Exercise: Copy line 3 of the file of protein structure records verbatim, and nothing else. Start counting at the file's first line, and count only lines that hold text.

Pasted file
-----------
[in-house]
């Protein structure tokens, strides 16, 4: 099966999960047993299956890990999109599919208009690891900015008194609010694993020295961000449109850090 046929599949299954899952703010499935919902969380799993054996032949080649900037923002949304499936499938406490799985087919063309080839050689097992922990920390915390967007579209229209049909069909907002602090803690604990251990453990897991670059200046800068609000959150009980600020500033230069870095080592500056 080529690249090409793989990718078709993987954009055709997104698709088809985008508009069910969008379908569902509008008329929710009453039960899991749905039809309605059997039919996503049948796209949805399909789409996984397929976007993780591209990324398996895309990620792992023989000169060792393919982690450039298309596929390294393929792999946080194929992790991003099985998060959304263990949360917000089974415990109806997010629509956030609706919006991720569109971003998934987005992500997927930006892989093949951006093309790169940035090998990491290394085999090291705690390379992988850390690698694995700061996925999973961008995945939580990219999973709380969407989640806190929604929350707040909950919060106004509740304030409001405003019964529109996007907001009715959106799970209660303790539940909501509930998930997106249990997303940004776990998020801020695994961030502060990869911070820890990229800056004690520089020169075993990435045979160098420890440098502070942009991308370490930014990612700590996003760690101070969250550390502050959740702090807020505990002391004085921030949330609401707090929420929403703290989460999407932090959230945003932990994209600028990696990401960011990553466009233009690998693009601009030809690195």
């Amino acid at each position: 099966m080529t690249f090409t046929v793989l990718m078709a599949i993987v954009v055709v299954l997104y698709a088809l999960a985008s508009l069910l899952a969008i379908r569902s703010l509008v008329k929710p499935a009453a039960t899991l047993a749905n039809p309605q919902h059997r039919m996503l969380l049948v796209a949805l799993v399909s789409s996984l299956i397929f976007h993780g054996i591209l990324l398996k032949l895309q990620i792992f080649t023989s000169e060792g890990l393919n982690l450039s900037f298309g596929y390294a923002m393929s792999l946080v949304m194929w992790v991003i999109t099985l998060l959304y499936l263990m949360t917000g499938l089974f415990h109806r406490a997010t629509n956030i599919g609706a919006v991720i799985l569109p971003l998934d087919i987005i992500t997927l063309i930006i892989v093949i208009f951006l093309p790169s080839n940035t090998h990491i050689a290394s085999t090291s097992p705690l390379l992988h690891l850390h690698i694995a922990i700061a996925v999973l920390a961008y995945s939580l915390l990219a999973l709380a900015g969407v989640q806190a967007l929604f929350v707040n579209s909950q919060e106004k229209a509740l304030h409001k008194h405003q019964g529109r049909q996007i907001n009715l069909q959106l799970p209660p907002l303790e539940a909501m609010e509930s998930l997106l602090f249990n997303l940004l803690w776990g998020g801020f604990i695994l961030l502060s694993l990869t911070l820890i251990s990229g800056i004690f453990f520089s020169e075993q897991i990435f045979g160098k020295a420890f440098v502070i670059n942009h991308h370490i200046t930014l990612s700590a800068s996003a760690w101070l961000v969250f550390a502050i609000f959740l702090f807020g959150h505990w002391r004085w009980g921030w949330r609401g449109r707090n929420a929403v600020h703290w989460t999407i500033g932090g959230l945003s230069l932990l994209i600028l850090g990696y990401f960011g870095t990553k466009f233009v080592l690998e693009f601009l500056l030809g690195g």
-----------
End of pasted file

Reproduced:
């Amino acid at each position: 099966m080529t690249f090409t046929v793989l990718m078709a599949i993987v954009v055709v299954l997104y698709a088809l999960a985008s508009l069910l899952a969008i379908r569902s703010l509008v008329k929710p499935a009453a039960t899991l047993a749905n039809p309605q919902h059997r039919m996503l969380l049948v796209a949805l799993v399909s789409s996984l299956i397929f976007h993780g054996i591209l990324l398996k032949l895309q990620i792992f080649t023989s000169e060792g890990l393919n982690l450039s900037f298309g596929y390294a923002m393929s792999l946080v949304m194929w992790v991003i999109t099985l998060l959304y499936l263990m949360t917000g499938l089974f415990h109806r406490a997010t629509n956030i599919g609706a919006v991720i799985l569109p971003l998934d087919i987005i992500t997927l063309i930006i892989v093949i208009f951006l093309p790169s080839n940035t090998h990491i050689a290394s085999t090291s097992p705690l390379l992988h690891l850390h690698i694995a922990i700061a996925v999973l920390a961008y995945s939580l915390l990219a999973l709380a900015g969407v989640q806190a967007l929604f929350v707040n579209s909950q919060e106004k229209a509740l304030h409001k008194h405003q019964g529109r049909q996007i907001n009715l069909q959106l799970p209660p907002l303790e539940a909501m609010e509930s998930l997106l602090f249990n997303l940004l803690w776990g998020g801020f604990i695994l961030l502060s694993l990869t911070l820890i251990s990229g800056i004690f453990f520089s020169e075993q897991i990435f045979g160098k020295a420890f440098v502070i670059n942009h991308h370490i200046t930014l990612s700590a800068s996003a760690w101070l961000v969250f550390a502050i609000f959740l702090f807020g959150h505990w002391r004085w009980g921030w949330r609401g449109r707090n929420a929403v600020h703290w989460t999407i500033g932090g959230l945003s230069l932990l994209i600028l850090g990696y990401f960011g870095t990553k466009f233009v080592l690998e693009f601009l500056l030809g690195g």